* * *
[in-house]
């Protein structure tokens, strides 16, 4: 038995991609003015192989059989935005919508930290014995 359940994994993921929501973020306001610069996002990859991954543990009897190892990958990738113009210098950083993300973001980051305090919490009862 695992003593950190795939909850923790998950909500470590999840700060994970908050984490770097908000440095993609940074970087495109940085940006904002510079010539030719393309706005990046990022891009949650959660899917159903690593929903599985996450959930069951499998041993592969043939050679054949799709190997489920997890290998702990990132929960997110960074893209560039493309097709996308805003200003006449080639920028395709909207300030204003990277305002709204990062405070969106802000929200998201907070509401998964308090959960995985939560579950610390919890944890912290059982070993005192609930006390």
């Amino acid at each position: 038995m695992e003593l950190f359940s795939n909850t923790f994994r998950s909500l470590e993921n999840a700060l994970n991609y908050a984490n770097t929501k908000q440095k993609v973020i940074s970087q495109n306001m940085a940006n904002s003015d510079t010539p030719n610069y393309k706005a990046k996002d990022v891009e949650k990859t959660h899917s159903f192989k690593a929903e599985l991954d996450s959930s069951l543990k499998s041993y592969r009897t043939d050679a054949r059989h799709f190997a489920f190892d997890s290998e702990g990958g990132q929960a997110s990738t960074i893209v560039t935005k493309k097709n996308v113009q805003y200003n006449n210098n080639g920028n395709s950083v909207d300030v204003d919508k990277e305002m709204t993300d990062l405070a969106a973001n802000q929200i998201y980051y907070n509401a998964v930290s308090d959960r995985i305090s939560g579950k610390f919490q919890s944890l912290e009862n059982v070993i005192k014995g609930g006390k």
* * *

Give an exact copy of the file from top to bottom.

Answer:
[in-house]
């Protein structure tokens, strides 16, 4: 038995991609003015192989059989935005919508930290014995 359940994994993921929501973020306001610069996002990859991954543990009897190892990958990738113009210098950083993300973001980051305090919490009862 695992003593950190795939909850923790998950909500470590999840700060994970908050984490770097908000440095993609940074970087495109940085940006904002510079010539030719393309706005990046990022891009949650959660899917159903690593929903599985996450959930069951499998041993592969043939050679054949799709190997489920997890290998702990990132929960997110960074893209560039493309097709996308805003200003006449080639920028395709909207300030204003990277305002709204990062405070969106802000929200998201907070509401998964308090959960995985939560579950610390919890944890912290059982070993005192609930006390």
């Amino acid at each position: 038995m695992e003593l950190f359940s795939n909850t923790f994994r998950s909500l470590e993921n999840a700060l994970n991609y908050a984490n770097t929501k908000q440095k993609v973020i940074s970087q495109n306001m940085a940006n904002s003015d510079t010539p030719n610069y393309k706005a990046k996002d990022v891009e949650k990859t959660h899917s159903f192989k690593a929903e599985l991954d996450s959930s069951l543990k499998s041993y592969r009897t043939d050679a054949r059989h799709f190997a489920f190892d997890s290998e702990g990958g990132q929960a997110s990738t960074i893209v560039t935005k493309k097709n996308v113009q805003y200003n006449n210098n080639g920028n395709s950083v909207d300030v204003d919508k990277e305002m709204t993300d990062l405070a969106a973001n802000q929200i998201y980051y907070n509401a998964v930290s308090d959960r995985i305090s939560g579950k610390f919490q919890s944890l912290e009862n059982v070993i005192k014995g609930g006390k």